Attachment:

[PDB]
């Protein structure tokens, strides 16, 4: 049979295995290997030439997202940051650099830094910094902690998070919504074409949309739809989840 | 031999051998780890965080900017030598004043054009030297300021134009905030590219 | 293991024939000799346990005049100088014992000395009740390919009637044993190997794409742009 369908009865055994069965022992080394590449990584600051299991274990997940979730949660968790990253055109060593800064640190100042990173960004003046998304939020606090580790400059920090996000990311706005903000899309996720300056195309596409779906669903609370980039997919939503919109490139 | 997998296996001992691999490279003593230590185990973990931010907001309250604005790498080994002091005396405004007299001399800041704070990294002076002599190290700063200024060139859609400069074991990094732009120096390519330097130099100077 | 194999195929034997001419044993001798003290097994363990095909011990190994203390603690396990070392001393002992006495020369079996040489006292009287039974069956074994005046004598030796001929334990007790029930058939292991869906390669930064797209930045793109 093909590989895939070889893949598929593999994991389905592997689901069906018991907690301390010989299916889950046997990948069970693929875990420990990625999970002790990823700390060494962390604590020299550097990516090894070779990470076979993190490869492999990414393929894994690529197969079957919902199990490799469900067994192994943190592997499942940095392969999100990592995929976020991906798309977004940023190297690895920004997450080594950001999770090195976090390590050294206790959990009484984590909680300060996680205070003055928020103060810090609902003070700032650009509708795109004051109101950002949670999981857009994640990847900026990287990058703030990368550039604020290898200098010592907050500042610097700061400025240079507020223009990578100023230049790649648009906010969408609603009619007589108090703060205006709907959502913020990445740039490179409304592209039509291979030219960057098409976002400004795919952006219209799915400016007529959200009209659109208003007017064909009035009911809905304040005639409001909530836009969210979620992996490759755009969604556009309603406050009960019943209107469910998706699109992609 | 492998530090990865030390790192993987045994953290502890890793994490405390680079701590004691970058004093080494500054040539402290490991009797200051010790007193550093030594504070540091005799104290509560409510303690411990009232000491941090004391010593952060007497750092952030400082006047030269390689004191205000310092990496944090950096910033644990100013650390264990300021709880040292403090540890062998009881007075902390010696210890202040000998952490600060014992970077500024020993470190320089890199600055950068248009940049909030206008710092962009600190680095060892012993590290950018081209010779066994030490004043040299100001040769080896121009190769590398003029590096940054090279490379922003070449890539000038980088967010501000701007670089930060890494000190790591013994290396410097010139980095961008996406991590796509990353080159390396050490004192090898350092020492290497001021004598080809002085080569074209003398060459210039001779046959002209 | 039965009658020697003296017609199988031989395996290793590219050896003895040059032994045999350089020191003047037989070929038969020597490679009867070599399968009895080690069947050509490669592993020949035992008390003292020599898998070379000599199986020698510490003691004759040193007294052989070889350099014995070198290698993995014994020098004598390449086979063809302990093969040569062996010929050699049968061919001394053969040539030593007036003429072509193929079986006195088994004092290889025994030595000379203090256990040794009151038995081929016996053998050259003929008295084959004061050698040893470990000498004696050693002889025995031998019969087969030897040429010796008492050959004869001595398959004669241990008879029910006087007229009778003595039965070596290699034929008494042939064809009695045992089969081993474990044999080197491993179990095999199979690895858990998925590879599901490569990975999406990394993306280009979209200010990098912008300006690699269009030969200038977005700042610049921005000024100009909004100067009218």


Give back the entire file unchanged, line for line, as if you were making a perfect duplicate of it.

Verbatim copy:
[PDB]
């Protein structure tokens, strides 16, 4: 049979295995290997030439997202940051650099830094910094902690998070919504074409949309739809989840 | 031999051998780890965080900017030598004043054009030297300021134009905030590219 | 293991024939000799346990005049100088014992000395009740390919009637044993190997794409742009 369908009865055994069965022992080394590449990584600051299991274990997940979730949660968790990253055109060593800064640190100042990173960004003046998304939020606090580790400059920090996000990311706005903000899309996720300056195309596409779906669903609370980039997919939503919109490139 | 997998296996001992691999490279003593230590185990973990931010907001309250604005790498080994002091005396405004007299001399800041704070990294002076002599190290700063200024060139859609400069074991990094732009120096390519330097130099100077 | 194999195929034997001419044993001798003290097994363990095909011990190994203390603690396990070392001393002992006495020369079996040489006292009287039974069956074994005046004598030796001929334990007790029930058939292991869906390669930064797209930045793109 093909590989895939070889893949598929593999994991389905592997689901069906018991907690301390010989299916889950046997990948069970693929875990420990990625999970002790990823700390060494962390604590020299550097990516090894070779990470076979993190490869492999990414393929894994690529197969079957919902199990490799469900067994192994943190592997499942940095392969999100990592995929976020991906798309977004940023190297690895920004997450080594950001999770090195976090390590050294206790959990009484984590909680300060996680205070003055928020103060810090609902003070700032650009509708795109004051109101950002949670999981857009994640990847900026990287990058703030990368550039604020290898200098010592907050500042610097700061400025240079507020223009990578100023230049790649648009906010969408609603009619007589108090703060205006709907959502913020990445740039490179409304592209039509291979030219960057098409976002400004795919952006219209799915400016007529959200009209659109208003007017064909009035009911809905304040005639409001909530836009969210979620992996490759755009969604556009309603406050009960019943209107469910998706699109992609 | 492998530090990865030390790192993987045994953290502890890793994490405390680079701590004691970058004093080494500054040539402290490991009797200051010790007193550093030594504070540091005799104290509560409510303690411990009232000491941090004391010593952060007497750092952030400082006047030269390689004191205000310092990496944090950096910033644990100013650390264990300021709880040292403090540890062998009881007075902390010696210890202040000998952490600060014992970077500024020993470190320089890199600055950068248009940049909030206008710092962009600190680095060892012993590290950018081209010779066994030490004043040299100001040769080896121009190769590398003029590096940054090279490379922003070449890539000038980088967010501000701007670089930060890494000190790591013994290396410097010139980095961008996406991590796509990353080159390396050490004192090898350092020492290497001021004598080809002085080569074209003398060459210039001779046959002209 | 039965009658020697003296017609199988031989395996290793590219050896003895040059032994045999350089020191003047037989070929038969020597490679009867070599399968009895080690069947050509490669592993020949035992008390003292020599898998070379000599199986020698510490003691004759040193007294052989070889350099014995070198290698993995014994020098004598390449086979063809302990093969040569062996010929050699049968061919001394053969040539030593007036003429072509193929079986006195088994004092290889025994030595000379203090256990040794009151038995081929016996053998050259003929008295084959004061050698040893470990000498004696050693002889025995031998019969087969030897040429010796008492050959004869001595398959004669241990008879029910006087007229009778003595039965070596290699034929008494042939064809009695045992089969081993474990044999080197491993179990095999199979690895858990998925590879599901490569990975999406990394993306280009979209200010990098912008300006690699269009030969200038977005700042610049921005000024100009909004100067009218």